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PLoS Comput Biol. 2008 Sep 12;4(9):e1000171. doi: 10.1371/journal.pcbi.1000171.

Sizing up allometric scaling theory.

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Department of Systems Biology, Harvard Medical School, Boston, Massachusetts, United States of America.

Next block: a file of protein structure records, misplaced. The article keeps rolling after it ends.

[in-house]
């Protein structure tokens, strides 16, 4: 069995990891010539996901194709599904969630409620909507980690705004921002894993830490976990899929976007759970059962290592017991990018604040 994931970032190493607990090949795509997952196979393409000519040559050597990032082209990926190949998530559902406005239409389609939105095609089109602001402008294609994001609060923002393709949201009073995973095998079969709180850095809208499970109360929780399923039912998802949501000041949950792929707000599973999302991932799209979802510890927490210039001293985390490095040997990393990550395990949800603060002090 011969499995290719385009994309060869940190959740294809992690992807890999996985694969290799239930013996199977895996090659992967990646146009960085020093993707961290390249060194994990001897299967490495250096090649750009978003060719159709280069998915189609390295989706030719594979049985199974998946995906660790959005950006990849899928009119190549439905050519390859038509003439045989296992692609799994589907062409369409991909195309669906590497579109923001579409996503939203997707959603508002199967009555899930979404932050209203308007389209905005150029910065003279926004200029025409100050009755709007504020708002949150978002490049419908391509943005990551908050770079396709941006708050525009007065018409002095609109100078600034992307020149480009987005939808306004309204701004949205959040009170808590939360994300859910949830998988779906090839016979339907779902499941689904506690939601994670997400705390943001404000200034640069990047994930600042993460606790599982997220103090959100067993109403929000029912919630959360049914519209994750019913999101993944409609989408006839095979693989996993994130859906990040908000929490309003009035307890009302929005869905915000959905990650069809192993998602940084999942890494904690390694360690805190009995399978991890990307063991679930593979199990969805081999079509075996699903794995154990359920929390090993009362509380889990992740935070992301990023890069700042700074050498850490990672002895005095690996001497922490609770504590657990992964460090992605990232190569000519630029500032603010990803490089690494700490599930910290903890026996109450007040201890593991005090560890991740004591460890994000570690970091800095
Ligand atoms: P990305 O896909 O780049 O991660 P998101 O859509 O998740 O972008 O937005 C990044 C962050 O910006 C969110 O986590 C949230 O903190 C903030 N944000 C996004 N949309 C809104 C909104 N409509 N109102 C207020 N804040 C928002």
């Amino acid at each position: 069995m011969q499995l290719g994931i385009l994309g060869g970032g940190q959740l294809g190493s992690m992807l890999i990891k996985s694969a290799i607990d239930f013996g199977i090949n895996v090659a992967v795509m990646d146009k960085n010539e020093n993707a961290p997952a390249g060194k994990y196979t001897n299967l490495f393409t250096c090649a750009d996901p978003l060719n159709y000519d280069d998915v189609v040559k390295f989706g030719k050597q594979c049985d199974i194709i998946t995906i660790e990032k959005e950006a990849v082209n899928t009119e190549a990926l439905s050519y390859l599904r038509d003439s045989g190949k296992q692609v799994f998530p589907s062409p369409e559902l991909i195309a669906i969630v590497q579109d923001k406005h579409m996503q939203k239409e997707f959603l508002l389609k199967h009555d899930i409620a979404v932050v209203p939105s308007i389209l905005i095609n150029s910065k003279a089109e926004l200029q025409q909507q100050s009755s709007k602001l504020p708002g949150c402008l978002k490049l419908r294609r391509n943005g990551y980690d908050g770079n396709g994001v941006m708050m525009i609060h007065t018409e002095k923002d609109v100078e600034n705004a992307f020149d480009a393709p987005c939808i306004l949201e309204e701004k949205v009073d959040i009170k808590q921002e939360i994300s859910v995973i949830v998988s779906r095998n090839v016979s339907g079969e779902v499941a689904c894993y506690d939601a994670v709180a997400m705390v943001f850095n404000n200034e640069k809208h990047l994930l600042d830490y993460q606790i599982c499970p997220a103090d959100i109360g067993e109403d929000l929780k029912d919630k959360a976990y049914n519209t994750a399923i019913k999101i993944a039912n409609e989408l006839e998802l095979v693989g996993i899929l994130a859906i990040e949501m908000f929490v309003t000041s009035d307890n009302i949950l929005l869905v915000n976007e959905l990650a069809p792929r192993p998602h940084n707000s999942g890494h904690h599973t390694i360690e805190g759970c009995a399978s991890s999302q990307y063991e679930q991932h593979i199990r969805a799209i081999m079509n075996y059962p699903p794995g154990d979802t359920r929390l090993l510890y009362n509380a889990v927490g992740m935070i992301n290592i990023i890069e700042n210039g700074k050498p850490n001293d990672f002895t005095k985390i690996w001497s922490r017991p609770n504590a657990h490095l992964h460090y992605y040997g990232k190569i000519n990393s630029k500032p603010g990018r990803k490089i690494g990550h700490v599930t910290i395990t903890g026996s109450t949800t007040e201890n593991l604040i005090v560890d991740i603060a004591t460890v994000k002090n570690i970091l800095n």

Metabolic rate, heart rate, lifespan, and many other physiological properties vary with body mass in systematic and interrelated ways. Present empirical data suggest that these scaling relationships take the form of power laws with exponents that are simple multiples of one quarter. A compelling explanation of this observation was put forward a decade ago by West, Brown, and Enquist (WBE). Their framework elucidates the link between metabolic rate and body mass by focusing on the dynamics and structure of resource distribution networks-the cardiovascular system in the case of mammals. Within this framework the WBE model is based on eight assumptions from which it derives the well-known observed scaling exponent of 3/4. In this paper we clarify that this result only holds in the limit of infinite network size (body mass) and that the actual exponent predicted by the model depends on the sizes of the organisms being studied. Failure to clarify and to explore the nature of this approximation has led to debates about the WBE model that were at cross purposes. We compute analytical expressions for the finite-size corrections to the 3/4 exponent, resulting in a spectrum of scaling exponents as a function of absolute network size. When accounting for these corrections over a size range spanning the eight orders of magnitude observed in mammals, the WBE model predicts a scaling exponent of 0.81, seemingly at odds with data. We then proceed to study the sensitivity of the scaling exponent with respect to variations in several assumptions that underlie the WBE model, always in the context of finite-size corrections. Here too, the trends we derive from the model seem at odds with trends detectable in empirical data. Our work illustrates the utility of the WBE framework in reasoning about allometric scaling, while at the same time suggesting that the current canonical model may need amendments to bring its predictions fully in line with available datasets.

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